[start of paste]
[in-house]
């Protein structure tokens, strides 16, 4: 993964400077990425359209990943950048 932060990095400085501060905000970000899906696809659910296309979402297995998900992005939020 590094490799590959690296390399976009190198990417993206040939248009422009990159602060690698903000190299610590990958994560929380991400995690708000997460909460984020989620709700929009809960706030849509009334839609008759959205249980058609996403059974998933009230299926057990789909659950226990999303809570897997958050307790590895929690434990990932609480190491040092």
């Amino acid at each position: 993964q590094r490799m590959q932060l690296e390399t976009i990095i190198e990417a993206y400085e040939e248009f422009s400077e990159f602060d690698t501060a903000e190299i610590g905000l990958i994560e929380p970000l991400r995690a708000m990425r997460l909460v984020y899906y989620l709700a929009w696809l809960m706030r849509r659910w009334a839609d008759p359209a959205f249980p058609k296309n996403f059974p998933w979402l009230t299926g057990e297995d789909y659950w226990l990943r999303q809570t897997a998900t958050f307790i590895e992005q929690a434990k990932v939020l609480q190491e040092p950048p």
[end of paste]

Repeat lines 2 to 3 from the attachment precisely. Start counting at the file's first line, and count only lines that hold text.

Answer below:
């Protein structure tokens, strides 16, 4: 993964400077990425359209990943950048 932060990095400085501060905000970000899906696809659910296309979402297995998900992005939020 590094490799590959690296390399976009190198990417993206040939248009422009990159602060690698903000190299610590990958994560929380991400995690708000997460909460984020989620709700929009809960706030849509009334839609008759959205249980058609996403059974998933009230299926057990789909659950226990999303809570897997958050307790590895929690434990990932609480190491040092």
């Amino acid at each position: 993964q590094r490799m590959q932060l690296e390399t976009i990095i190198e990417a993206y400085e040939e248009f422009s400077e990159f602060d690698t501060a903000e190299i610590g905000l990958i994560e929380p970000l991400r995690a708000m990425r997460l909460v984020y899906y989620l709700a929009w696809l809960m706030r849509r659910w009334a839609d008759p359209a959205f249980p058609k296309n996403f059974p998933w979402l009230t299926g057990e297995d789909y659950w226990l990943r999303q809570t897997a998900t958050f307790i590895e992005q929690a434990k990932v939020l609480q190491e040092p950048p």